Starting January 2020 in the US, physicians will be able to deliver health and well-being coaching services to their patients, putting to use what are called Category III CPT codes awarded by the American Medical Association (AMA). The CPT coding system is the basis for healthcare reimbursement in the US. The AMA defines coaches as “non-physician healthcare professionals certified by the National Board for Health and Wellness Coaching (NBHWC) or the National Commission for Health Education Credentialing (NCHEC),” organizations responsible for unified national standards and certifications for health and wellness coaches and health educators respectively. The US Department of Veteran’s Affairs led the application to the AMA so that the VA can immediately start delivering and tracking coaching services nationwide. The VA, NBHWC, and NCHEC are now collaborating on the path to reimbursement by the US government and health plans.
We recently wrote a research dose on the two published compendia of health and wellness coaching (HWC) research, which now includes 100+ randomized controlled studies as of mid-2018. Today we feature a primary care practice-based study of coaching for weight loss. Ben Crocker, physician at Massachusetts General Hospital who presented at our IOC 2017 conference, refers patients to the health and wellness coach on his team when they want support for weight loss, stress management, and managing chronic diseases.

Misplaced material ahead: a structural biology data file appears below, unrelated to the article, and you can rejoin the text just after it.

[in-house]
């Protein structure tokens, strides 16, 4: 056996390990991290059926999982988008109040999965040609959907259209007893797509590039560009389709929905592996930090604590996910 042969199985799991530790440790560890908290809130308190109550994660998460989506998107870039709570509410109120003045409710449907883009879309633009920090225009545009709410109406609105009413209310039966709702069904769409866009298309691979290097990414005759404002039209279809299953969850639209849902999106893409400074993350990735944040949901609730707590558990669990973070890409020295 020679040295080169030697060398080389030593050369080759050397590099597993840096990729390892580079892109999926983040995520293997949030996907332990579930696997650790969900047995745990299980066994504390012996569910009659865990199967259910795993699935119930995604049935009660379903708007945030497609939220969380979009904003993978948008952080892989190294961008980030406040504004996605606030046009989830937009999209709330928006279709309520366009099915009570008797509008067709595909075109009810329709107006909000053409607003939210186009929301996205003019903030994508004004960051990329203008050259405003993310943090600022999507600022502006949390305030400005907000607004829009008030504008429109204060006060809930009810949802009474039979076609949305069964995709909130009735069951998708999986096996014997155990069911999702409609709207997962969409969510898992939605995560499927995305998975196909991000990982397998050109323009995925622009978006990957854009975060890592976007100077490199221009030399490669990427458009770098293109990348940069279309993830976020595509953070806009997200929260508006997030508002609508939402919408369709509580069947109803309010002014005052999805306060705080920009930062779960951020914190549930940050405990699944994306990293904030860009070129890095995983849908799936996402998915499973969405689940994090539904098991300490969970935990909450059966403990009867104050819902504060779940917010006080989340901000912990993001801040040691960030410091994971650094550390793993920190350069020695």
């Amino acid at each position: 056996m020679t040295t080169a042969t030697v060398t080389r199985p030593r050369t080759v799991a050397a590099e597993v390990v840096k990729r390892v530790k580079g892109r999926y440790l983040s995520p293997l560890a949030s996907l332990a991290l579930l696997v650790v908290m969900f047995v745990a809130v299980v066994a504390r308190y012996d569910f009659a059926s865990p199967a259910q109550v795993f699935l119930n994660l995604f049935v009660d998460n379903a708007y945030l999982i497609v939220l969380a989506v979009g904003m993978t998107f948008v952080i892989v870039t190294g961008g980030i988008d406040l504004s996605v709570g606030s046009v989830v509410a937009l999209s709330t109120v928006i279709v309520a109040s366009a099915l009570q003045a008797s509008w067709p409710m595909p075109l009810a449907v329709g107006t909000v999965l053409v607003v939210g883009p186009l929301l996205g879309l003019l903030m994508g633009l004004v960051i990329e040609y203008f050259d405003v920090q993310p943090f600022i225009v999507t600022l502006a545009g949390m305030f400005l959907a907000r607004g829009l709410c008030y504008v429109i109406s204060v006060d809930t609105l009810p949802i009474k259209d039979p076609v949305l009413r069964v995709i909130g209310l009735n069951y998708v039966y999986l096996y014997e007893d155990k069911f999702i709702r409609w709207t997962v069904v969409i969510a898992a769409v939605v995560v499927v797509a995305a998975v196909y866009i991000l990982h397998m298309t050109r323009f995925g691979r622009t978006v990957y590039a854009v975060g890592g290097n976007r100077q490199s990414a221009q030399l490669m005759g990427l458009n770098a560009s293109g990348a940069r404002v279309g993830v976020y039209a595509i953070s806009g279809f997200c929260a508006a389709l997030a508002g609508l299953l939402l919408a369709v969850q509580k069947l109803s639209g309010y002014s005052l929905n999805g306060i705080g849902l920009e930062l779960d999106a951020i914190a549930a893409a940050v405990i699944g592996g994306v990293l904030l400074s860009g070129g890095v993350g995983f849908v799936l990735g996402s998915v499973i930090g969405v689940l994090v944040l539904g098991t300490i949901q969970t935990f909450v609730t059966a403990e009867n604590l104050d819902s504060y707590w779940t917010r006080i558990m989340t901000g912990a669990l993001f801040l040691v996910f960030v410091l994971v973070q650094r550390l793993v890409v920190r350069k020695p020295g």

Their study titled — Primary Care-Based Health Coaching Intervention for Weight Loss in Overweight/Obese Adults — delivered an average of 11 coaching sessions for the participants in the coaching group in the first year. The first 60-minute session was in-person and the ongoing phone sessions lasted an average of 31 minutes.
Bottom line? The coaching intervention led to an average weight loss at 12 months of 7.24 percent of body weight — a mean of 15.4 pounds. At two years, average weight loss was well sustained at 6.8% of body weight.
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